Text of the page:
Having the ability to break into a terrorist’s phone sounds good, but what happens when the FBI’s access to your phone leaves you vulnerable to cyber attacks? In this episode of Digital Detectives, hosts Sharon Nelson and John Simek talk to Nate Cardozo about the FBI’s stance on encryption including their desired ability to access our phones, the First Amendment issues involved, and the implications of the FBI vs Apple San Bernardino confrontation. They also discuss the role of public and policy maker ignorance about technology and encryption in the struggle between the FBI and privacy.
Sensei is excited to be a Bronze sponsor for Lawyerpalooza this year! Lawyerpalooza is a free annual event hosted by the FBA Young Lawyers Section. This year, the event will be at Nottoway Park Hunter House in Vienna, VA on Saturday, June 2 from 12:00 PM – 3:00 PM. All net proceeds will benefit The Honorable David T. Stitt Scholarship Fund for the Antonin Scalia Law School at George Mason University.
Collaboration is becoming increasingly important within the legal field especially with emerging technology that makes it easier than ever. In this episode of The Digital Edge, hosts Sharon Nelson and Jim Calloway talk to Dennis Kennedy and Tom Mighell, authors of The Lawyer’s Guide to Collaboration Tools and Technologies: Smart Ways to Work Together, about collaboration, why it’s necessary for lawyers, and the tools attorneys need to make their teamwork efficient. They also discuss what has been driving lawyers more and more towards collaboration techniques and how collaboration can assist with case management.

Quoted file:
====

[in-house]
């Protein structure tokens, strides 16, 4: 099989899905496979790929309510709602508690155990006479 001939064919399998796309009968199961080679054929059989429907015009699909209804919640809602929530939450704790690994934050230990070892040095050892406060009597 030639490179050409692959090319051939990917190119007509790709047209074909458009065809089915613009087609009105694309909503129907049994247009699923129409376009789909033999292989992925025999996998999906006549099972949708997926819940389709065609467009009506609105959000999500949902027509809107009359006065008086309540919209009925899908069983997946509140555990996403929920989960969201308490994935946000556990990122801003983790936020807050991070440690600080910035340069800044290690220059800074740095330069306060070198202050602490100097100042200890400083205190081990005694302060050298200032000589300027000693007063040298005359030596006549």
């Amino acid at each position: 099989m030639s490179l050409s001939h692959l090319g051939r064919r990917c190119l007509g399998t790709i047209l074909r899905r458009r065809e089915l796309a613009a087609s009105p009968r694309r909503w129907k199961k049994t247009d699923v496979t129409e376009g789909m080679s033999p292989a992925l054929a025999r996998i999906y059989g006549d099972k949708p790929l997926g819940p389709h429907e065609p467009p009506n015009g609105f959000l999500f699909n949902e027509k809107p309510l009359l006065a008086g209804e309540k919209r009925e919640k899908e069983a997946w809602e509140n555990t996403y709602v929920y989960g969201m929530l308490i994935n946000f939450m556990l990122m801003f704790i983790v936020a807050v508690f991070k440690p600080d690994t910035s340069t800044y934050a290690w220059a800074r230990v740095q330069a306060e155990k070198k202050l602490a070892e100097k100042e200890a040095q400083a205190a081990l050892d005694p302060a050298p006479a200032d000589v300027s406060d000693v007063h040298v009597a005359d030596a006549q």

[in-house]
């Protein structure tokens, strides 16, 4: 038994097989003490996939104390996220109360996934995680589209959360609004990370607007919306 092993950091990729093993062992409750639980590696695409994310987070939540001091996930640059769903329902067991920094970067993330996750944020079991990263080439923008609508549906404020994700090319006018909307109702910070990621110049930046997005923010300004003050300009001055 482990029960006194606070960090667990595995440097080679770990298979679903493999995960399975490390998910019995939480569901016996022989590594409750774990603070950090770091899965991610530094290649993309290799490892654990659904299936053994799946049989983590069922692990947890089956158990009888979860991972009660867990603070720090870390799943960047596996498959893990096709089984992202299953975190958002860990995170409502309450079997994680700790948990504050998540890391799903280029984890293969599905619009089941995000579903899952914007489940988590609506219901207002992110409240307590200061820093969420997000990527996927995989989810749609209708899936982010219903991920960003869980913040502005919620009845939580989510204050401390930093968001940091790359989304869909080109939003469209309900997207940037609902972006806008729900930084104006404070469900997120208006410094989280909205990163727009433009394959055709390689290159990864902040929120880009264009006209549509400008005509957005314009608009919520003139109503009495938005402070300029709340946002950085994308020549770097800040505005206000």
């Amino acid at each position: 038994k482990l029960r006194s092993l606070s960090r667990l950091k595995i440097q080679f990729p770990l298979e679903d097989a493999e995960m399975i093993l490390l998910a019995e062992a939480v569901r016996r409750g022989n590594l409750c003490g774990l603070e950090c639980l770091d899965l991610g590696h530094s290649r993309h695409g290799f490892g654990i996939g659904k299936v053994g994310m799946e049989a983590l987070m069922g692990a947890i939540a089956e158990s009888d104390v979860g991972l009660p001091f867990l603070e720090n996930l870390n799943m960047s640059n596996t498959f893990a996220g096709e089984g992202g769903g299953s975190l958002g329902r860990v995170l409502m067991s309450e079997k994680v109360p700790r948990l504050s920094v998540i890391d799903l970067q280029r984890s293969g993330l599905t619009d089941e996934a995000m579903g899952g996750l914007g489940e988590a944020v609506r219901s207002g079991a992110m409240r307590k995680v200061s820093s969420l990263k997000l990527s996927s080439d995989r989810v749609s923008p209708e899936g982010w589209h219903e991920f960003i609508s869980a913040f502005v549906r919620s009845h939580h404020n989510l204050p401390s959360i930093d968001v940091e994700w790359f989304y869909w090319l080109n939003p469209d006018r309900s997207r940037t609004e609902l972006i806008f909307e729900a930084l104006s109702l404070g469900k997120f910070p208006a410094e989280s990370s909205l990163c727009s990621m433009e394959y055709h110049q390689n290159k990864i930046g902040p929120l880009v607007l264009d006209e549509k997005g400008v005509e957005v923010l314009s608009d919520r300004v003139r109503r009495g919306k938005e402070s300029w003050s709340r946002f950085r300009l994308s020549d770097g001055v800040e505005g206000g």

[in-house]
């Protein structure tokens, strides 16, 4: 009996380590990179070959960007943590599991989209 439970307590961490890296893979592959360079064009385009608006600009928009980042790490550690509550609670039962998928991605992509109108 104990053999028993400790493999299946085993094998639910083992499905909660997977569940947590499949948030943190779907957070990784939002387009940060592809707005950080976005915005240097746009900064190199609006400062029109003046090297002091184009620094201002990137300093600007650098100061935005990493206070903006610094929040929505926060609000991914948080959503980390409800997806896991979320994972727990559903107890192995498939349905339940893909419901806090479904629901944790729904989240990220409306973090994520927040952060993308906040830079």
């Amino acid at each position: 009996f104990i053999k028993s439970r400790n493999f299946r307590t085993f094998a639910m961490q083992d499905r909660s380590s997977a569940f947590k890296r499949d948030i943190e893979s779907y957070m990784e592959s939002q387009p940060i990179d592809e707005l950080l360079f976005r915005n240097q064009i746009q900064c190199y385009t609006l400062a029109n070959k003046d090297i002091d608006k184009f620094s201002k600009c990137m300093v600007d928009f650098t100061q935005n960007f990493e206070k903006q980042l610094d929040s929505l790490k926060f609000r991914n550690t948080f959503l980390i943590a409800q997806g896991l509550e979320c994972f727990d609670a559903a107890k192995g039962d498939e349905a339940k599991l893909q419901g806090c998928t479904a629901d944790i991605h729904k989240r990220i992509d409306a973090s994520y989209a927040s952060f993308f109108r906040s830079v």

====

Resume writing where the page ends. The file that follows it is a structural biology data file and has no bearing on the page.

According to Sharon Nelson’s terrific Ride the Lightning blog (4th Circuit Says Border Search of Phones Requires Individualized Suspicion (But Not a Warrant)), on May 9th, the Fourth Circuit Court of Appeals issued a decision in US v. Kolsuz, ruling that in light of the immense privacy concerns, forensic searches of electronic devices seized at the border must be justified by individualized suspicion, or some reason to believe that a particular traveler had committed a crime. But not a warrant.
The appeals court said border patrol officers had reasonable suspicion to conduct a forensic search of Hamza Kolsuz’s cellphone, and they were entitled to rely on that standard based on case law that suggested it was, at most, all that was required. The officers had seized Kolsuz’s phone after they found firearms parts that required an export license in his checked luggage. It was the third time weapons parts were found in his luggage. That certainly seems like reasonable suspicion to me.